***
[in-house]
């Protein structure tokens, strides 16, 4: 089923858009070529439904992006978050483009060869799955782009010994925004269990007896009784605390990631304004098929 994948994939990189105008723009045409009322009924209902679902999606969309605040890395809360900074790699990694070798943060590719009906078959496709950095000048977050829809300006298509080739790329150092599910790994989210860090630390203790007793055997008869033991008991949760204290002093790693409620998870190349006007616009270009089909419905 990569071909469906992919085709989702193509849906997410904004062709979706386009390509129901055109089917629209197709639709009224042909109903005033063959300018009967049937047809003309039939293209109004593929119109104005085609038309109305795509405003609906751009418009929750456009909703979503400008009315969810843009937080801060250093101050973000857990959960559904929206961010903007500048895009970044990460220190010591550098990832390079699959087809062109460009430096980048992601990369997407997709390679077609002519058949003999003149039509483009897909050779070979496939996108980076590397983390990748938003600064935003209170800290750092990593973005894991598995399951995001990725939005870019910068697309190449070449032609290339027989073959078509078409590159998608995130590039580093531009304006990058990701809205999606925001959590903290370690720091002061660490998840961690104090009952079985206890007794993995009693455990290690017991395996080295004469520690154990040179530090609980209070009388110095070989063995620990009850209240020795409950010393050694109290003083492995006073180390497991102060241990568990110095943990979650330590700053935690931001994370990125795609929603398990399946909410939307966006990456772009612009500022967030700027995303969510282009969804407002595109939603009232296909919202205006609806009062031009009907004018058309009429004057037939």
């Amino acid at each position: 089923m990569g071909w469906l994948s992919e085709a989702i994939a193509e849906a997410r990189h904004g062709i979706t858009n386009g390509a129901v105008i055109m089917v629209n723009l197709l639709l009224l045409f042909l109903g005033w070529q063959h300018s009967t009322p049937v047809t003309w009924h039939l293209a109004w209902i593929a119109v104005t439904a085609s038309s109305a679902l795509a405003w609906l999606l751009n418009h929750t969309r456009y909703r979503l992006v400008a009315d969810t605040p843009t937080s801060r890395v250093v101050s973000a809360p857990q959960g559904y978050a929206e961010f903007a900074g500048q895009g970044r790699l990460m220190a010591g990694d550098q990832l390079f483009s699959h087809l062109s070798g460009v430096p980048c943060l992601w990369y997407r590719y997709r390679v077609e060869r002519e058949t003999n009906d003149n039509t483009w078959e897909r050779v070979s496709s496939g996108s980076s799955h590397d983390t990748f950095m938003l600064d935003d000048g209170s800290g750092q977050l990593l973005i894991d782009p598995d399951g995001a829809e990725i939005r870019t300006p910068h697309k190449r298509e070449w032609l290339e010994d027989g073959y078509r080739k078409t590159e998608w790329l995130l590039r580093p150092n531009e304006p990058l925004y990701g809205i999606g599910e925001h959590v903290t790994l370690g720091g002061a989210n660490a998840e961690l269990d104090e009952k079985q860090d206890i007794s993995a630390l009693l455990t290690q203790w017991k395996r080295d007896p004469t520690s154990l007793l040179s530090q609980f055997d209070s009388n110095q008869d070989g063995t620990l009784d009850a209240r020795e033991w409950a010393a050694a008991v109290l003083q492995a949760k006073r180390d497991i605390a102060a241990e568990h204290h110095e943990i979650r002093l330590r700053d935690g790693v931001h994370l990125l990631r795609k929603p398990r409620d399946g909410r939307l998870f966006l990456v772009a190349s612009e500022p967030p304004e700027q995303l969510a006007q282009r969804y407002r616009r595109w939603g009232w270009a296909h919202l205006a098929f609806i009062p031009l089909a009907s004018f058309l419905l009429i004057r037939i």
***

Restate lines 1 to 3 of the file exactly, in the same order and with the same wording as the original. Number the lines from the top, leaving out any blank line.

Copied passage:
[in-house]
């Protein structure tokens, strides 16, 4: 089923858009070529439904992006978050483009060869799955782009010994925004269990007896009784605390990631304004098929 994948994939990189105008723009045409009322009924209902679902999606969309605040890395809360900074790699990694070798943060590719009906078959496709950095000048977050829809300006298509080739790329150092599910790994989210860090630390203790007793055997008869033991008991949760204290002093790693409620998870190349006007616009270009089909419905 990569071909469906992919085709989702193509849906997410904004062709979706386009390509129901055109089917629209197709639709009224042909109903005033063959300018009967049937047809003309039939293209109004593929119109104005085609038309109305795509405003609906751009418009929750456009909703979503400008009315969810843009937080801060250093101050973000857990959960559904929206961010903007500048895009970044990460220190010591550098990832390079699959087809062109460009430096980048992601990369997407997709390679077609002519058949003999003149039509483009897909050779070979496939996108980076590397983390990748938003600064935003209170800290750092990593973005894991598995399951995001990725939005870019910068697309190449070449032609290339027989073959078509078409590159998608995130590039580093531009304006990058990701809205999606925001959590903290370690720091002061660490998840961690104090009952079985206890007794993995009693455990290690017991395996080295004469520690154990040179530090609980209070009388110095070989063995620990009850209240020795409950010393050694109290003083492995006073180390497991102060241990568990110095943990979650330590700053935690931001994370990125795609929603398990399946909410939307966006990456772009612009500022967030700027995303969510282009969804407002595109939603009232296909919202205006609806009062031009009907004018058309009429004057037939």
């Amino acid at each position: 089923m990569g071909w469906l994948s992919e085709a989702i994939a193509e849906a997410r990189h904004g062709i979706t858009n386009g390509a129901v105008i055109m089917v629209n723009l197709l639709l009224l045409f042909l109903g005033w070529q063959h300018s009967t009322p049937v047809t003309w009924h039939l293209a109004w209902i593929a119109v104005t439904a085609s038309s109305a679902l795509a405003w609906l999606l751009n418009h929750t969309r456009y909703r979503l992006v400008a009315d969810t605040p843009t937080s801060r890395v250093v101050s973000a809360p857990q959960g559904y978050a929206e961010f903007a900074g500048q895009g970044r790699l990460m220190a010591g990694d550098q990832l390079f483009s699959h087809l062109s070798g460009v430096p980048c943060l992601w990369y997407r590719y997709r390679v077609e060869r002519e058949t003999n009906d003149n039509t483009w078959e897909r050779v070979s496709s496939g996108s980076s799955h590397d983390t990748f950095m938003l600064d935003d000048g209170s800290g750092q977050l990593l973005i894991d782009p598995d399951g995001a829809e990725i939005r870019t300006p910068h697309k190449r298509e070449w032609l290339e010994d027989g073959y078509r080739k078409t590159e998608w790329l995130l590039r580093p150092n531009e304006p990058l925004y990701g809205i999606g599910e925001h959590v903290t790994l370690g720091g002061a989210n660490a998840e961690l269990d104090e009952k079985q860090d206890i007794s993995a630390l009693l455990t290690q203790w017991k395996r080295d007896p004469t520690s154990l007793l040179s530090q609980f055997d209070s009388n110095q008869d070989g063995t620990l009784d009850a209240r020795e033991w409950a010393a050694a008991v109290l003083q492995a949760k006073r180390d497991i605390a102060a241990e568990h204290h110095e943990i979650r002093l330590r700053d935690g790693v931001h994370l990125l990631r795609k929603p398990r409620d399946g909410r939307l998870f966006l990456v772009a190349s612009e500022p967030p304004e700027q995303l969510a006007q282009r969804y407002r616009r595109w939603g009232w270009a296909h919202l205006a098929f609806i009062p031009l089909a009907s004018f058309l419905l009429i004057r037939i």